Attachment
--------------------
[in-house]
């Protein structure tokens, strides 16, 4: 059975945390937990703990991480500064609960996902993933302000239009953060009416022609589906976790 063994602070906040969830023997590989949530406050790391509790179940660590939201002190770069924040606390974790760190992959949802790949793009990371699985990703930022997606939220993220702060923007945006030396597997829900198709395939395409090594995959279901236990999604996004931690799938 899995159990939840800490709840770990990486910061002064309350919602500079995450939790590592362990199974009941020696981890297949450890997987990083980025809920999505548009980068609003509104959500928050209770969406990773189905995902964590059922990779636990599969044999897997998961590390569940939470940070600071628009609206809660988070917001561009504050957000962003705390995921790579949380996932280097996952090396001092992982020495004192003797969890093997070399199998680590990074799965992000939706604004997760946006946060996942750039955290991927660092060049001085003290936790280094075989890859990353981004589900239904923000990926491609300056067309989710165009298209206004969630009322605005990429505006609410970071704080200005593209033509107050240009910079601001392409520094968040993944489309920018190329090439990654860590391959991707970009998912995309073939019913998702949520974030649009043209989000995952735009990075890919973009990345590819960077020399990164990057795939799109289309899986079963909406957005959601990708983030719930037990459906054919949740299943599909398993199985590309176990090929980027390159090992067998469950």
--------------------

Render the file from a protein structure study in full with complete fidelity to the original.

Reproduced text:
[in-house]
């Protein structure tokens, strides 16, 4: 059975945390937990703990991480500064609960996902993933302000239009953060009416022609589906976790 063994602070906040969830023997590989949530406050790391509790179940660590939201002190770069924040606390974790760190992959949802790949793009990371699985990703930022997606939220993220702060923007945006030396597997829900198709395939395409090594995959279901236990999604996004931690799938 899995159990939840800490709840770990990486910061002064309350919602500079995450939790590592362990199974009941020696981890297949450890997987990083980025809920999505548009980068609003509104959500928050209770969406990773189905995902964590059922990779636990599969044999897997998961590390569940939470940070600071628009609206809660988070917001561009504050957000962003705390995921790579949380996932280097996952090396001092992982020495004192003797969890093997070399199998680590990074799965992000939706604004997760946006946060996942750039955290991927660092060049001085003290936790280094075989890859990353981004589900239904923000990926491609300056067309989710165009298209206004969630009322605005990429505006609410970071704080200005593209033509107050240009910079601001392409520094968040993944489309920018190329090439990654860590391959991707970009998912995309073939019913998702949520974030649009043209989000995952735009990075890919973009990345590819960077020399990164990057795939799109289309899986079963909406957005959601990708983030719930037990459906054919949740299943599909398993199985590309176990090929980027390159090992067998469950």